Ex-Catalan leader Puigdemont set to return to Belgium
Spain withdrew a European arrest warrant for Mr Puigdemont last week.
Former Catalan president Carles Puigdemont has said he will return to Belgium on Saturday, following Spain’s decision to withdraw a European warrant that prompted German authorities to arrest him in March.
The separatist leader spoke to reporters in Berlin, a week after a court in northern Germany said Spain’s decision meant he was now free to leave the country.
Spain had sought Mr Puigdemont’s extradition on rebellion charges for promoting independence for Catalonia.
But the German court ruled he could only be sent back to face a lesser charge of embezzlement connected to the alleged misuse of public funds for holding a referendum on Catalan secession which a judge had outlawed.
An earlier Spanish attempt to extradite Mr Puigdemont from Belgium failed.
Mr Puigdemont fled to Belgium last year after his regional government held an unauthorised referendum on independence from Spain.
Spanish authorities took over the Catalan government for several months after a subsequent declaration of independence by the Catalan parliament received no international recognition.
Mr Puigdemont said he will pick up where he left off in March, continuing his work to fulfil “the people’s mandate” and support fellow separatists who are imprisoned in Spain.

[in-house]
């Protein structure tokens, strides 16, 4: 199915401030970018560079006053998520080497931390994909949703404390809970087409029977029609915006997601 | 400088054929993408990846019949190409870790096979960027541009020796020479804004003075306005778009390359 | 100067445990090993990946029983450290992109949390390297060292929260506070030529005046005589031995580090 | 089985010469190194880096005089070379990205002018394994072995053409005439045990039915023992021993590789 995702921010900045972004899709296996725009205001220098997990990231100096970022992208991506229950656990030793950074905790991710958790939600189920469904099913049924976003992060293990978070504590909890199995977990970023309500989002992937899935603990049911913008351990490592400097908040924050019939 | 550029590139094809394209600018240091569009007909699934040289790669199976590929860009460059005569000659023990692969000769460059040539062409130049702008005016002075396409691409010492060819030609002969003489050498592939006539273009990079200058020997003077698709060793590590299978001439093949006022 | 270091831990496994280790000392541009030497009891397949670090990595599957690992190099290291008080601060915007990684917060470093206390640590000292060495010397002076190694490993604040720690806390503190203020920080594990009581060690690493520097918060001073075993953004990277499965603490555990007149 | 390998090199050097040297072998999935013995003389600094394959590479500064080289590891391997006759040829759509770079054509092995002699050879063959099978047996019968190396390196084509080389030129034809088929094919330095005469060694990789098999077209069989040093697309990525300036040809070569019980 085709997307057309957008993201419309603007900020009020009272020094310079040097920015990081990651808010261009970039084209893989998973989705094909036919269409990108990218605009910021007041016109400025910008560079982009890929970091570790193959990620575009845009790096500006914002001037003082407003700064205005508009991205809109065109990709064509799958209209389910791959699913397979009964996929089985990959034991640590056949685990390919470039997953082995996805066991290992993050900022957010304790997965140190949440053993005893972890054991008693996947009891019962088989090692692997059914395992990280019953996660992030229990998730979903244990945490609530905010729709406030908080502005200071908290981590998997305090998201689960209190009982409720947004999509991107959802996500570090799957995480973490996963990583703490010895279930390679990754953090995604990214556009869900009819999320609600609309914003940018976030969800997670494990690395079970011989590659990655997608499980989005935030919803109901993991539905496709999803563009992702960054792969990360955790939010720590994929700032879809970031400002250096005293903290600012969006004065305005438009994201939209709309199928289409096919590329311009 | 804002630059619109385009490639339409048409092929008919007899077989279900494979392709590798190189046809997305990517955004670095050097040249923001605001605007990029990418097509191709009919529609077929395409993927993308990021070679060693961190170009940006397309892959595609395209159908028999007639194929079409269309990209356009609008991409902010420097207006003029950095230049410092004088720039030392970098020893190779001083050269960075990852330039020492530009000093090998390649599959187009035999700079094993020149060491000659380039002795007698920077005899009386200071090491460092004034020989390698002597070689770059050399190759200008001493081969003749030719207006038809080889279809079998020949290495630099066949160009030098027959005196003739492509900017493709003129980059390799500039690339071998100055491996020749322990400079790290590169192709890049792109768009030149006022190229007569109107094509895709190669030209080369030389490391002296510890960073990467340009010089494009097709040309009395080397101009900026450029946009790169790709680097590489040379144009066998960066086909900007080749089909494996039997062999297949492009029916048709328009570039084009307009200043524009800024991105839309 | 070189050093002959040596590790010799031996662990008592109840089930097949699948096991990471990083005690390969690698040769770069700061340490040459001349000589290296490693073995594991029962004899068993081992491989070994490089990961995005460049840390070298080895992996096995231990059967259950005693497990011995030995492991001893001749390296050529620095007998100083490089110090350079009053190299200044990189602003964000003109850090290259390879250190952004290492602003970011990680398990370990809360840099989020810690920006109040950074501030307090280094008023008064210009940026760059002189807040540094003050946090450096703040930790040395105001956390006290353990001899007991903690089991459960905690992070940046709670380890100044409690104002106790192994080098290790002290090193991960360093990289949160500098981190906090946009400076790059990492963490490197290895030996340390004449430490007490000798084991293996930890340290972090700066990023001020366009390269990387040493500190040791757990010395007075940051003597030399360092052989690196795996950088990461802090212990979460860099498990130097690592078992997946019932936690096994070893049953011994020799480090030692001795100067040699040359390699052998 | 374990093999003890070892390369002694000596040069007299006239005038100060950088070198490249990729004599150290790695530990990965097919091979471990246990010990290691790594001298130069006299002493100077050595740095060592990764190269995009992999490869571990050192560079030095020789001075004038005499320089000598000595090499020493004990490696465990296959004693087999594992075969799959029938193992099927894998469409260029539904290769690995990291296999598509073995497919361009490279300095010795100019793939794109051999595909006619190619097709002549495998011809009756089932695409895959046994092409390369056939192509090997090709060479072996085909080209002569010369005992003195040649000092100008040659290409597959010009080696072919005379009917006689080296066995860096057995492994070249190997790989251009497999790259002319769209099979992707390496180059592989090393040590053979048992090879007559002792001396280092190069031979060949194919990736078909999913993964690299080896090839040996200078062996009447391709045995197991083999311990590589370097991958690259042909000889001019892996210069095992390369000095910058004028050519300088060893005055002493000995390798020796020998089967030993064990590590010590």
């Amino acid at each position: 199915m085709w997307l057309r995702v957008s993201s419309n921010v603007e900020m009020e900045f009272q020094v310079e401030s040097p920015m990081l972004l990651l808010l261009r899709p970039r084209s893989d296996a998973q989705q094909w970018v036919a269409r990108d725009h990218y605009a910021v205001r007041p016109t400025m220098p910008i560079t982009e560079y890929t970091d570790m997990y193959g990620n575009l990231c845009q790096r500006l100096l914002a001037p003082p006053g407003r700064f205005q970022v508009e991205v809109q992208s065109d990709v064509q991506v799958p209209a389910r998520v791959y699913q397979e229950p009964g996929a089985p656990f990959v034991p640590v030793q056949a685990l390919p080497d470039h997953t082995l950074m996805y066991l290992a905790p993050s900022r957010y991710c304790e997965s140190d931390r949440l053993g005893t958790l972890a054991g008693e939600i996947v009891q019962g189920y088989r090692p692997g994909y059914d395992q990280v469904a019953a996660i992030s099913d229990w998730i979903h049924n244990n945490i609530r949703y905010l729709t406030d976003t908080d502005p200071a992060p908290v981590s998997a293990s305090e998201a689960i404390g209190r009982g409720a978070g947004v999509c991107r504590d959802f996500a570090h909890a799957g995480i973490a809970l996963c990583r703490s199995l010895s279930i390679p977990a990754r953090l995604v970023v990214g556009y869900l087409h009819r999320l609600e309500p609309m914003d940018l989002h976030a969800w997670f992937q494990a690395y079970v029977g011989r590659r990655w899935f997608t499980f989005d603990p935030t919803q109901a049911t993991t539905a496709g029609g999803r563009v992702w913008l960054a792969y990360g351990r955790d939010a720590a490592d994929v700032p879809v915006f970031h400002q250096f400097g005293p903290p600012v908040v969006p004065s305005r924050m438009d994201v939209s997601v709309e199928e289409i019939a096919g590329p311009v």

Earlier this month, Spanish prime minister Pedro Sanchez and Catalan president Quim Torra – a fervent nationalist who is Mr Puigdemont’s hand-picked successor – agreed to open talks over Catalonia’s future.
Mr Sanchez took office last month after securing a narrow parliamentary majority, with support from Catalan separatists and others, to oust predecessor Mariano Rajoy – a hardliner on Catalonia.
Mr Puigdemont said: “Clearly the change of Spanish government has meant a change of style, climate and language.
“But it is time for facts and not gestures,” he added.
“We have shown that we are prepared … for dialogue, but we have to address the essential part of this dialogue: the relationship between Catalonia and Spain.”
Mr Puigdemont insisted that the matter “is no longer a Spanish domestic affair”.
He acknowledged that Catalan separatists have no support from European governments, but insisted that “we have plenty of support from European citizens”.